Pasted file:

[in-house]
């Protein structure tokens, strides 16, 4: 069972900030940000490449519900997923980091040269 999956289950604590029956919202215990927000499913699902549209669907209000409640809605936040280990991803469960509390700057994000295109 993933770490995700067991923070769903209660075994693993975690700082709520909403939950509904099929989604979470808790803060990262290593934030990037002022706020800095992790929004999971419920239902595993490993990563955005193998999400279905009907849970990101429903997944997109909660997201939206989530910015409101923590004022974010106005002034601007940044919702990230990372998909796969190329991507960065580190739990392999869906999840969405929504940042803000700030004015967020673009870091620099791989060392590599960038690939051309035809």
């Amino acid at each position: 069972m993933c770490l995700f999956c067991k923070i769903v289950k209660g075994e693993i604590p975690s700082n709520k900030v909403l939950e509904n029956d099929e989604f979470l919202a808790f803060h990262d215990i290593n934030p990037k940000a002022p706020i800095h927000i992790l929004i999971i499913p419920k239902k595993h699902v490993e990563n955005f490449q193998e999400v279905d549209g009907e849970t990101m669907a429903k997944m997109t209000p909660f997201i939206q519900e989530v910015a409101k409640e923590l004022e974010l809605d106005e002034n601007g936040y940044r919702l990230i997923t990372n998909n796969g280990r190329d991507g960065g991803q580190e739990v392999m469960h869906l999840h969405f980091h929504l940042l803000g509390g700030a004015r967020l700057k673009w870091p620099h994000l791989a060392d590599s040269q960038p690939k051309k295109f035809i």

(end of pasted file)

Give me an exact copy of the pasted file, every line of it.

[in-house]
């Protein structure tokens, strides 16, 4: 069972900030940000490449519900997923980091040269 999956289950604590029956919202215990927000499913699902549209669907209000409640809605936040280990991803469960509390700057994000295109 993933770490995700067991923070769903209660075994693993975690700082709520909403939950509904099929989604979470808790803060990262290593934030990037002022706020800095992790929004999971419920239902595993490993990563955005193998999400279905009907849970990101429903997944997109909660997201939206989530910015409101923590004022974010106005002034601007940044919702990230990372998909796969190329991507960065580190739990392999869906999840969405929504940042803000700030004015967020673009870091620099791989060392590599960038690939051309035809």
């Amino acid at each position: 069972m993933c770490l995700f999956c067991k923070i769903v289950k209660g075994e693993i604590p975690s700082n709520k900030v909403l939950e509904n029956d099929e989604f979470l919202a808790f803060h990262d215990i290593n934030p990037k940000a002022p706020i800095h927000i992790l929004i999971i499913p419920k239902k595993h699902v490993e990563n955005f490449q193998e999400v279905d549209g009907e849970t990101m669907a429903k997944m997109t209000p909660f997201i939206q519900e989530v910015a409101k409640e923590l004022e974010l809605d106005e002034n601007g936040y940044r919702l990230i997923t990372n998909n796969g280990r190329d991507g960065g991803q580190e739990v392999m469960h869906l999840h969405f980091h929504l940042l803000g509390g700030a004015r967020l700057k673009w870091p620099h994000l791989a060392d590599s040269q960038p690939k051309k295109f035809i």